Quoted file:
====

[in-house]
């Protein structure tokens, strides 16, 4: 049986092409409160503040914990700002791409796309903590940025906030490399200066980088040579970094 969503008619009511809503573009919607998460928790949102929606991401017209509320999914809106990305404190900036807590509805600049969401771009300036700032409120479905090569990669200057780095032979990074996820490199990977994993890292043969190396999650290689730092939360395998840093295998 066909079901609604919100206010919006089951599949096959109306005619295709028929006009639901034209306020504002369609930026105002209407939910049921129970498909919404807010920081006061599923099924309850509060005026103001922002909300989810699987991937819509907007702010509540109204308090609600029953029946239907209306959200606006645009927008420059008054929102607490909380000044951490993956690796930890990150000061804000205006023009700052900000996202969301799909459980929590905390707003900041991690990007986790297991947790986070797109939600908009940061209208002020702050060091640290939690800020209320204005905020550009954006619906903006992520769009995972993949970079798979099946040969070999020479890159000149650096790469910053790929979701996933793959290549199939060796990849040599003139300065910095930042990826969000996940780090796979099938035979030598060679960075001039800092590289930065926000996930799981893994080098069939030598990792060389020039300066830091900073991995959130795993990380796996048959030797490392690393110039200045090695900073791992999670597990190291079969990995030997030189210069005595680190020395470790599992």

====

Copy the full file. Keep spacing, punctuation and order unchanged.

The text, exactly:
[in-house]
């Protein structure tokens, strides 16, 4: 049986092409409160503040914990700002791409796309903590940025906030490399200066980088040579970094 969503008619009511809503573009919607998460928790949102929606991401017209509320999914809106990305404190900036807590509805600049969401771009300036700032409120479905090569990669200057780095032979990074996820490199990977994993890292043969190396999650290689730092939360395998840093295998 066909079901609604919100206010919006089951599949096959109306005619295709028929006009639901034209306020504002369609930026105002209407939910049921129970498909919404807010920081006061599923099924309850509060005026103001922002909300989810699987991937819509907007702010509540109204308090609600029953029946239907209306959200606006645009927008420059008054929102607490909380000044951490993956690796930890990150000061804000205006023009700052900000996202969301799909459980929590905390707003900041991690990007986790297991947790986070797109939600908009940061209208002020702050060091640290939690800020209320204005905020550009954006619906903006992520769009995972993949970079798979099946040969070999020479890159000149650096790469910053790929979701996933793959290549199939060796990849040599003139300065910095930042990826969000996940780090796979099938035979030598060679960075001039800092590289930065926000996930799981893994080098069939030598990792060389020039300066830091900073991995959130795993990380796996048959030797490392690393110039200045090695900073791992999670597990190291079969990995030997030189210069005595680190020395470790599992």